On the 2nd of April 2011, I evacuated to Kyoto with my two daughters. We had help from my friends and the Kyoto Disaster Measures Headquarters. We just took some clothes and valuables in three plastic bags. Kyoto was the third place of evacuation for us. The most important thing to bring was the 'Radioactive Screening Inspection Mark'. If we hadn't carried it, we wouldn't have been allowed to go to hospital or to leave the shelter. As people who had been exposed to radiation our travel was restricted. This certification was proof of external exposure only, so we are still not sure about our internal exposure: still nobody knows. Nevertheless, from the victims of Hiroshima, Nagasaki and Chernobyl the resulting health damage has been made clear. The effects of exposure to radiation are passed on to the following generations. Our suffering cannot be erased to zero.
We arrived in Kyoto at night. The next morning guided by the Kyoto
Disaster Measures Headquarter officer we chose our accommodation and enrolled my daughters in a new school. We had only two days left before the opening ceremony for the new school term.
As a forty-year-old woman with two children I needed to find a job. With some difficulty I got work in an office, but the contract was only for six months and the wage was only 800 yen per hour.
My surname is Fukushima, and one of my daughters was labelled by a few of the other children: they called her "Fukushima nuclear power plant" in school. Fortunately she has a naturally cheerful character, and overcame this discrimination with the help of many nice new friends and good teachers who care about her. She hadn't had time to say goodbye to her friends when we left Minamisoma city and they became separated. When she saw her friends on the TV news playing in a temporary school building and in their shelters, it cheered her up to see them again. Our life was passing as we lived day by day.
800 such days have passed since then. Radiation is still being released from the Fukushima Daiichi Nuclear Power Plant, which is not under control. Nobody took responsibility or questioned why the disaster happened. The victims just have to struggle with daily life, with many facing family break down. The evacuation zone order [for Minamisoma] was removed, despite there being no effective decontamination. Our favourite local shops that had been part of our lives have disappeared and our house has already been ruined. I hear about people suffering Kodokushi[dying alone] and committing suicide more often. Children's voices have disappeared from the area. Even if we go back to Fukushima, our town will not be the same.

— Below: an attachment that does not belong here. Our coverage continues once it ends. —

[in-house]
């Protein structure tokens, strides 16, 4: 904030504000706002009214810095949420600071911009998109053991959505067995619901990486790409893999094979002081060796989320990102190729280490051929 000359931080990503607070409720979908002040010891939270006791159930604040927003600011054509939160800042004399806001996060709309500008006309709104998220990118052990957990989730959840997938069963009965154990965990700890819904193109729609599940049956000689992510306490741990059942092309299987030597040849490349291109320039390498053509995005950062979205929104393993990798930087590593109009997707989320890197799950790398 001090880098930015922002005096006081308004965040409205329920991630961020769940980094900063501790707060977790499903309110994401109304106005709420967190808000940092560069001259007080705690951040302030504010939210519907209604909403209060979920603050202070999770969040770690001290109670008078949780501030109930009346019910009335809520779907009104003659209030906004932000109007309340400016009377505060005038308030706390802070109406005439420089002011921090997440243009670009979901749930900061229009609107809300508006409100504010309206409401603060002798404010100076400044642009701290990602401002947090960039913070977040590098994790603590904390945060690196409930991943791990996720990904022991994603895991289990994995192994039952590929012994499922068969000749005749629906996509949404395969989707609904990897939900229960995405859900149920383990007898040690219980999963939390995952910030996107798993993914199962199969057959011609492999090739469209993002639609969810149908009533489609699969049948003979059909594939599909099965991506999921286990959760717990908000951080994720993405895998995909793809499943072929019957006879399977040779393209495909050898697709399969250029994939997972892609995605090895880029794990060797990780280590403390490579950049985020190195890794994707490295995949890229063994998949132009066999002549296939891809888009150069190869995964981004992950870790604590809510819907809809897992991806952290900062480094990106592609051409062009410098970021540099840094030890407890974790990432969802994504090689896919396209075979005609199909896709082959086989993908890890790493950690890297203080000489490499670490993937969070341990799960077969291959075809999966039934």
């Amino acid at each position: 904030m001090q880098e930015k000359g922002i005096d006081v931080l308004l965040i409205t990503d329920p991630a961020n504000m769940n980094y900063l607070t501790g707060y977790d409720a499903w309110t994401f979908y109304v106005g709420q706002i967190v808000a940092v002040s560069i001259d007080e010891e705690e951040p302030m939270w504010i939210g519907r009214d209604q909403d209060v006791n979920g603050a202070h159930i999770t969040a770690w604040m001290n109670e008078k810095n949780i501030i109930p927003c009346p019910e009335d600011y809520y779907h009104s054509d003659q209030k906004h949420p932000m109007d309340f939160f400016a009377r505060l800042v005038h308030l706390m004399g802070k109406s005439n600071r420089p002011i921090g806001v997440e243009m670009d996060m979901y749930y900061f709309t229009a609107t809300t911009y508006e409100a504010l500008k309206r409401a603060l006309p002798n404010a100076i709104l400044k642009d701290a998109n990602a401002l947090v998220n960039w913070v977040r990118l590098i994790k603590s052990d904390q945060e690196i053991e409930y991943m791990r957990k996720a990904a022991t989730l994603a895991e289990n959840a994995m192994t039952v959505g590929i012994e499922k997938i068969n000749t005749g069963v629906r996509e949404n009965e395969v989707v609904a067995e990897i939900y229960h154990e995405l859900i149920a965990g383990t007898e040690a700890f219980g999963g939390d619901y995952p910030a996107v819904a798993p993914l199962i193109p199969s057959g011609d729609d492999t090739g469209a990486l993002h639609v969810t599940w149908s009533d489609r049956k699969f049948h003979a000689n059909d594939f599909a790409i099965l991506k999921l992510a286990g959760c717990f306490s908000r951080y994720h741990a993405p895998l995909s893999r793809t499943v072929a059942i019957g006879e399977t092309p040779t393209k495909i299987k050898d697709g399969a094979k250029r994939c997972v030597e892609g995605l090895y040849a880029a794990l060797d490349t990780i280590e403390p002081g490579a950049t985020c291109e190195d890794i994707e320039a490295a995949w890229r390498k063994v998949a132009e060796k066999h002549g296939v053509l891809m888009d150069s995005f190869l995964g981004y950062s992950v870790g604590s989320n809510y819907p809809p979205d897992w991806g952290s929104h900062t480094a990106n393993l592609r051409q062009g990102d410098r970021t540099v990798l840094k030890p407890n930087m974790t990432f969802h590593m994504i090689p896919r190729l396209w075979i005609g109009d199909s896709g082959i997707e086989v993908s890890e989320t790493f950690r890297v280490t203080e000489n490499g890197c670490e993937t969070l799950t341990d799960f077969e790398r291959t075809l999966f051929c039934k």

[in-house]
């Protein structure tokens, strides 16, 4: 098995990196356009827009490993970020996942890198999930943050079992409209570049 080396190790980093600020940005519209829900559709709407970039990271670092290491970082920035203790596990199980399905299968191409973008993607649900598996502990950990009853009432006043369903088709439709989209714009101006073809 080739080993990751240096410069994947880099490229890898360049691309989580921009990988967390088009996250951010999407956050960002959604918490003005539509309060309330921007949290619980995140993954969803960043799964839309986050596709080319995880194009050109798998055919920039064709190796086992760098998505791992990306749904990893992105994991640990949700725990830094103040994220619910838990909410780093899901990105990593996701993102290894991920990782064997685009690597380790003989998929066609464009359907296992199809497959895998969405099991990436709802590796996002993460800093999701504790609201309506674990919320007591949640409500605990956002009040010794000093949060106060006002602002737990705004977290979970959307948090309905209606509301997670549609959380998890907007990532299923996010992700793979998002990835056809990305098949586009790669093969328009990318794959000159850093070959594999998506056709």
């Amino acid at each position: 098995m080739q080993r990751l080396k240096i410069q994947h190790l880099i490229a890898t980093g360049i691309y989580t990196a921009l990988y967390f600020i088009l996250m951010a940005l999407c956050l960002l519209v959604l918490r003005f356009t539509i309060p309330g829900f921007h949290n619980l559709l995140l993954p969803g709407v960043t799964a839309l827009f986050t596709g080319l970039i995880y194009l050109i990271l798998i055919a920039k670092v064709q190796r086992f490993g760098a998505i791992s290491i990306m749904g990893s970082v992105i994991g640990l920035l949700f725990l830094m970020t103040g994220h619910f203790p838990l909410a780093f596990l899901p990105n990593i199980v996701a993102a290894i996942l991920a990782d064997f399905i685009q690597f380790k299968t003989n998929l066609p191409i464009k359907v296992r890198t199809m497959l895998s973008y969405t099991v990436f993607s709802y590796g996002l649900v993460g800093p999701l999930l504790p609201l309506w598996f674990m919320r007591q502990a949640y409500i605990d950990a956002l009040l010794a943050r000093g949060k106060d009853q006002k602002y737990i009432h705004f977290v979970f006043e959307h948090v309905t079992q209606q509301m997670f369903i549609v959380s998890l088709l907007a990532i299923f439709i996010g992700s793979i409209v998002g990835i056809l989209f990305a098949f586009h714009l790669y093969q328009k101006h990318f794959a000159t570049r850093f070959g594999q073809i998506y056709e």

In this situation, there is no reason to restart the Ooi nuclear power plant in Japan. This is a pollution threat on a huge scale and a violation of human rights. It shows that Kansai Electric Power is neglecting its corporate responsibilities. Local people's concerns and the voice of fear against nuclear power stations were completely ignored [in the lead up to the first restart]. There is a shortage of applicants for Nuclear-related courses at major universities, including at postgraduate level. Can this be seen as a message from young people rejecting the nuclear world created by adults? It is serious that Kansai Electric Power may not be able to attract a good quality workforce in the future and this will also have a bad effect on Fukushima's recovery too.
Do the judiciary intend to ignore the will of Japanese people for fifty or sixty years, just as they did in the case of Minamata disease? [industrial mercury poisoning from 1958 on, which took decades to be officially acknowledged] Do you think our will on this matter is temporary? Can you fully realise how many people are suffering? Please help mothers who are struggling hard to save their children. Please give as bright a future to our children as possible. Please listen to the earnest voice of each citizen. Please grasp that the Ooi nuclear power plant restart is not necessary for Japan, so that our experience as evacuees need never happen again.
I believe that justice must be fair. I believe that the Japanese nation must be protected by the constitution.